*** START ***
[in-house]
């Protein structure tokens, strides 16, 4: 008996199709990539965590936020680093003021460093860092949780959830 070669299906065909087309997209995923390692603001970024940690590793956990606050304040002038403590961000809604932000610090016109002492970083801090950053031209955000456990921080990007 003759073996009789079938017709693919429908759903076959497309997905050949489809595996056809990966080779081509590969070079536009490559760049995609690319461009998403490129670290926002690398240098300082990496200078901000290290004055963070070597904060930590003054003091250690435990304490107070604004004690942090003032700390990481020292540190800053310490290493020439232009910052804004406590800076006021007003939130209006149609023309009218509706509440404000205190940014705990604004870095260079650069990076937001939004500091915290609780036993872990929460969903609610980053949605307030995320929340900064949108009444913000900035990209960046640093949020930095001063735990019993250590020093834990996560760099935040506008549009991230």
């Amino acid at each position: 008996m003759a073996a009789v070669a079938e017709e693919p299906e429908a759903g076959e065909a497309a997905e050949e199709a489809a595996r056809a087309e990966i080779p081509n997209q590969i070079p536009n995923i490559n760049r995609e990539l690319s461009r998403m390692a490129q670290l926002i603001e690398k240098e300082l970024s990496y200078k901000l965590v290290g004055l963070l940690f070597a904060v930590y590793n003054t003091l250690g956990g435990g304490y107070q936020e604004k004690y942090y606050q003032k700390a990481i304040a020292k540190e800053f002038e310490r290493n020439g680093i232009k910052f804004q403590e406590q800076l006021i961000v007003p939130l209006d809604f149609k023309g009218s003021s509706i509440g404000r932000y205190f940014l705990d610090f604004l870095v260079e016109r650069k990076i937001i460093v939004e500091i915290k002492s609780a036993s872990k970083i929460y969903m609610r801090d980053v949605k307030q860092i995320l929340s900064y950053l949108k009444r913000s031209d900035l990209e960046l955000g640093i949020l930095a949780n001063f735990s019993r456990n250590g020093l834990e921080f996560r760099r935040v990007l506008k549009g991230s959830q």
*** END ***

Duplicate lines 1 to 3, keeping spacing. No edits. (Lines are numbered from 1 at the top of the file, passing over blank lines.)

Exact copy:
[in-house]
């Protein structure tokens, strides 16, 4: 008996199709990539965590936020680093003021460093860092949780959830 070669299906065909087309997209995923390692603001970024940690590793956990606050304040002038403590961000809604932000610090016109002492970083801090950053031209955000456990921080990007 003759073996009789079938017709693919429908759903076959497309997905050949489809595996056809990966080779081509590969070079536009490559760049995609690319461009998403490129670290926002690398240098300082990496200078901000290290004055963070070597904060930590003054003091250690435990304490107070604004004690942090003032700390990481020292540190800053310490290493020439232009910052804004406590800076006021007003939130209006149609023309009218509706509440404000205190940014705990604004870095260079650069990076937001939004500091915290609780036993872990929460969903609610980053949605307030995320929340900064949108009444913000900035990209960046640093949020930095001063735990019993250590020093834990996560760099935040506008549009991230």
């Amino acid at each position: 008996m003759a073996a009789v070669a079938e017709e693919p299906e429908a759903g076959e065909a497309a997905e050949e199709a489809a595996r056809a087309e990966i080779p081509n997209q590969i070079p536009n995923i490559n760049r995609e990539l690319s461009r998403m390692a490129q670290l926002i603001e690398k240098e300082l970024s990496y200078k901000l965590v290290g004055l963070l940690f070597a904060v930590y590793n003054t003091l250690g956990g435990g304490y107070q936020e604004k004690y942090y606050q003032k700390a990481i304040a020292k540190e800053f002038e310490r290493n020439g680093i232009k910052f804004q403590e406590q800076l006021i961000v007003p939130l209006d809604f149609k023309g009218s003021s509706i509440g404000r932000y205190f940014l705990d610090f604004l870095v260079e016109r650069k990076i937001i460093v939004e500091i915290k002492s609780a036993s872990k970083i929460y969903m609610r801090d980053v949605k307030q860092i995320l929340s900064y950053l949108k009444r913000s031209d900035l990209e960046l955000g640093i949020l930095a949780n001063f735990s019993r456990n250590g020093l834990e921080f996560r760099r935040v990007l506008k549009g991230s959830q």